On the road up from the port we passed the old Greek amphitheatre. It has been partially restored and is now used as a venue for plays. It’s a very understated amphitheatre, and its view out to sea is fantastic.



After a light lunch, we headed down to the beach for a refreshing afternoon swim, before returning to Assos to explore the upper part of the town in the evening. Assos itself is a protected town so all of the buildings are built in the traditional style, and its lovely to wander around the cobbled streets.

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We went to a fantastic little shop selling very reasonably priced silver jewellery. Although it was coming to the end of the season, the helpful owner still had a very good selection of things, and neither of us left empty handed! It’s the perfect place to buy presents. Having worked up an appetite exploring the little streets, we went to Panorama for supper. This is a good local restaurant with homemade food and, as the name suggests, an excellent view!

Temples, Walks, and Fish

We spent a leisurely morning at the beach, playing backgammon and cards inbetween going for a dip in the sea. Once we had decided it was time for a coffee and a change of scene, we ventured along the coast to Mavi Fener, a beautiful blue and white café.

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This serves as a place where the ladies of the area can meet and enjoy a coffee and a chat, as well as yummy home-cooked food. It also sells an array of local crafts.


We headed back into Assos for the afternoon, this time to visit the old Greek temple, built in 530 BC. After walking along cobbled streets lined with stalls selling jewellery, amongst other things, we reached the temple at the top of the hill. There was hardly anybody else there, except for half a dozen turkeys milling around near the entrance gate, and it’s very relaxed so you can walk all over the ruin.


The view from the temple is breathtaking; it was definitely one of the highlights of our trip.




In the evening, we went on a beautiful walk from the hotel, taking the old, cobbled road up the hill, passing flocks of sheep and their shepherds.


The views over the sea are incredible.The old road leads up to the top of the hill, and joins up with the usual road which you take down the hill to get to Terra Zoe.

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In total, the walk takes about an hour and a half, and we’d highly recommend it! For supper we went to Okan Motel, a popular family–run fish restaurant close to the hotel. We sat at the water’s edge marvelling at the reflection of the full moon over the sea, eating fresh calamari and local tuna. The staff were fantastic and the food was delicious, however, as it’s freshly caught, there is no guarantee of what will be available.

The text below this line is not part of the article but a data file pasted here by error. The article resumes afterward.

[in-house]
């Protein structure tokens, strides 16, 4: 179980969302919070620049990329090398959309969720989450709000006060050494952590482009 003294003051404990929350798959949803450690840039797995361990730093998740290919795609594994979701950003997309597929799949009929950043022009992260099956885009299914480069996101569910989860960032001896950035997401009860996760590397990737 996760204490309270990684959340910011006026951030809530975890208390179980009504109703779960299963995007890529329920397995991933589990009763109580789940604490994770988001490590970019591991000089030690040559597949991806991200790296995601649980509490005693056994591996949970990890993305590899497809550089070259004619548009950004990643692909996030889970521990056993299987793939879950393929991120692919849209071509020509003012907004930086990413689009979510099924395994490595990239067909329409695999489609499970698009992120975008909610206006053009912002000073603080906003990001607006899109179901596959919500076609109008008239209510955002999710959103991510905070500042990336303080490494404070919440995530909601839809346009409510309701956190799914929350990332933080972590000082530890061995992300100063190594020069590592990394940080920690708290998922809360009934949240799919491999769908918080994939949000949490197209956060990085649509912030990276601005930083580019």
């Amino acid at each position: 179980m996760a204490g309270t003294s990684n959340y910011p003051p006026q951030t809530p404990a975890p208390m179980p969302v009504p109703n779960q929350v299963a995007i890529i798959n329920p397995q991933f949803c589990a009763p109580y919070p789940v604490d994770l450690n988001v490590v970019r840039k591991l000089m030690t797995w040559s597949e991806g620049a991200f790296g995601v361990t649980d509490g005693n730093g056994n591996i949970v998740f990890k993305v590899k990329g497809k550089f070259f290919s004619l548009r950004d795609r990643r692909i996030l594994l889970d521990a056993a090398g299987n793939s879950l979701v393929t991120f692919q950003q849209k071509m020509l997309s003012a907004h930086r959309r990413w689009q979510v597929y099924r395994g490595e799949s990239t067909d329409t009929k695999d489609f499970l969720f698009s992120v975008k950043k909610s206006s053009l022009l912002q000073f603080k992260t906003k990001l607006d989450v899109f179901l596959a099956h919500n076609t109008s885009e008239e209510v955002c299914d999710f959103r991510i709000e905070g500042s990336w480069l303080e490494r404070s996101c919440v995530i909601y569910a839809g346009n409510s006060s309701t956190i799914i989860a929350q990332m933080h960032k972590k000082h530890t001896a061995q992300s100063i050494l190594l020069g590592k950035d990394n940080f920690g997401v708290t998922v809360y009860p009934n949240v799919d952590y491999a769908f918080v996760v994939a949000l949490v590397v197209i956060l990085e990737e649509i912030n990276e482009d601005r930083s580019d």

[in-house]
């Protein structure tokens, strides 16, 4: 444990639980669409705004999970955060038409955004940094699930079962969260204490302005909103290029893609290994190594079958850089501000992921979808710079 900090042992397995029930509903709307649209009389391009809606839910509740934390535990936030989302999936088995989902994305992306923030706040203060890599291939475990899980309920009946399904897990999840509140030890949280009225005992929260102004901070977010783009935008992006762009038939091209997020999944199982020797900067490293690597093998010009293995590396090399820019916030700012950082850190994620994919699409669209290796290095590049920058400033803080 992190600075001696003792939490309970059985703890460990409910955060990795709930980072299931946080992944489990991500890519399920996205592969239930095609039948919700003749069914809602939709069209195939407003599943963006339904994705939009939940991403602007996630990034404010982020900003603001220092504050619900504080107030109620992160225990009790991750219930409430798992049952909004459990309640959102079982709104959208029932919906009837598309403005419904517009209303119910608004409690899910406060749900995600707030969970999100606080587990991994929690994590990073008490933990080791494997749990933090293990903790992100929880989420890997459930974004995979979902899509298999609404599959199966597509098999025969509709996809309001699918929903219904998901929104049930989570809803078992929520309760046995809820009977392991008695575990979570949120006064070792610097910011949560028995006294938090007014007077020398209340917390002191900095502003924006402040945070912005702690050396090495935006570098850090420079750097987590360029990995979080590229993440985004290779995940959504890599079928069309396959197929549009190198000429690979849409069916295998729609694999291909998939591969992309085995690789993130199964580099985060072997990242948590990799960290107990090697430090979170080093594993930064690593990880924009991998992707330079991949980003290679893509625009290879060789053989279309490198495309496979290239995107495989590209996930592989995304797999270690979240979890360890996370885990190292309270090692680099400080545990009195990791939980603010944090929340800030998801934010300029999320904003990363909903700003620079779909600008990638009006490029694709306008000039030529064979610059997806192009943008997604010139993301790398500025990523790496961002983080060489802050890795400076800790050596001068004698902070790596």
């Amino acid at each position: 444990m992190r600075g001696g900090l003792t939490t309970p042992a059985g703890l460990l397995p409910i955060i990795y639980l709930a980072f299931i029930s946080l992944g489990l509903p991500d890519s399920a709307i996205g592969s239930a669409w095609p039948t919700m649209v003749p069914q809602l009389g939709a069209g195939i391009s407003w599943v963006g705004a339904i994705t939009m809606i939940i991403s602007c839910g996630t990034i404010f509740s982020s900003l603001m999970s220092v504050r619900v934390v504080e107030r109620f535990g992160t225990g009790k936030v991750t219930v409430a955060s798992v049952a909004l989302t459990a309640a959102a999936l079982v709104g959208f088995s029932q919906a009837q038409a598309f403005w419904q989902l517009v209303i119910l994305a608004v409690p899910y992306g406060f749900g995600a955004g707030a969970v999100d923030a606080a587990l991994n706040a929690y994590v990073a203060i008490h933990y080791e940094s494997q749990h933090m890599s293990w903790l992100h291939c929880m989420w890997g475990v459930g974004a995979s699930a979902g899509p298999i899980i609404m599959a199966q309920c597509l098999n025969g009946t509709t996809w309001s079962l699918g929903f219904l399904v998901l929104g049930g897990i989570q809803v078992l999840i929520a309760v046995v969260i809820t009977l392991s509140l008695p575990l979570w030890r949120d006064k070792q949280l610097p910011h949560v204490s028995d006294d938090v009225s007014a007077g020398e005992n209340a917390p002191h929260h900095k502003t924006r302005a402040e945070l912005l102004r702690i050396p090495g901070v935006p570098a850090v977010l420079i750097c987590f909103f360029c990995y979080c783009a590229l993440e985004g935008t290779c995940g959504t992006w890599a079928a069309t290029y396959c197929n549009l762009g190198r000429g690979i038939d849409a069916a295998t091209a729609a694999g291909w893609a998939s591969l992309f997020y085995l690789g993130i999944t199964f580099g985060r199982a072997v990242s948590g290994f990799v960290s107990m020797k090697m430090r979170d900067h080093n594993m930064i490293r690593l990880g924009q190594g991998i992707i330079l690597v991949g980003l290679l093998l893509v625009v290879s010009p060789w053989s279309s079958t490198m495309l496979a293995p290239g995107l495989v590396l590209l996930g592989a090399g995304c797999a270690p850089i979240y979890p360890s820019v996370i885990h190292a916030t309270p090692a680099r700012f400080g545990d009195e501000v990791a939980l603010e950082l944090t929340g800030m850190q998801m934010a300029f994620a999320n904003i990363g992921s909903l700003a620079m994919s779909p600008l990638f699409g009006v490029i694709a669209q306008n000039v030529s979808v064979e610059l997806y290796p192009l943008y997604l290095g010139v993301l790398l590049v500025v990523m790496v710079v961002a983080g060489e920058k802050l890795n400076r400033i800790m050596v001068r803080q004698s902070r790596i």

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An Aborted Walk, the Beach, and More Fish

We woke up to some rather threatening clouds, but as we’re English, we decided to risk the impending rain and set out on a walk. The walk is along a river, which is found beside the road to Assos, so unlike the walk up the old cobbled road which we had done the day before, you really do need a car to get to it.


Soon after we started, the rain descended, and although we were wrapped up in blankets, we decided to retreat back to the comfort of Terra Zoe!


The rest of the walk looked beautiful though, so green and unspoilt.


We stayed in our room listening to the downpour and playing cards, venturing out for lunch once it had stopped. In the afternoon we decided to visit a different beach called Imbat Motel which was about a 15 minute drive away. We were told by the owners that it gets extremely busy during the summer months, but as we were visiting in September it was quiet. It was a beautiful setting with a panoramic view of Lesbos.


There’s a platform to swim off and a restaurant where we treated ourselves to an afternoon ice-cream.

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The sun started to set and we began to get a bit chilly, but luckily there was a waiter at the platform serving tea – all very civilised! After our tea we headed back to the hotel and had a quick turnaround before heading to Muammer’s Place, the closest fish restaurant, in time for sunset.


The restaurant is very casual, serving the freshest, most delicious seafood. We had octopus, calamari, and a wonderful local fish. We’d highly recommend Muammer’s Place, everything is so simple and the view out over the bay is beautiful.


Our Last Day

We woke up early in time for one last swim before leaving Terra Zoe. We absolutely loved our stay, and although we were reluctant to go back to the real world, we left feeling so relaxed.


Terra Zoe is wonderfully peaceful and secluded, however this does mean we’d highly recommend hiring a car in Ayvacik! Although it is possible to walk to the beach and a few restaurants, a car definitely came in handy. We’d also suggest having a couple of words of Turkish under your belt before you arrive. Having said that, by the time we’d left we’d only really mastered ‘hello’ and ‘thank you’, so it is possible to get by using sign language! All in all, we’d love to come back, it really is a wonderful place to recharge your batteries and enjoy a slower pace of life.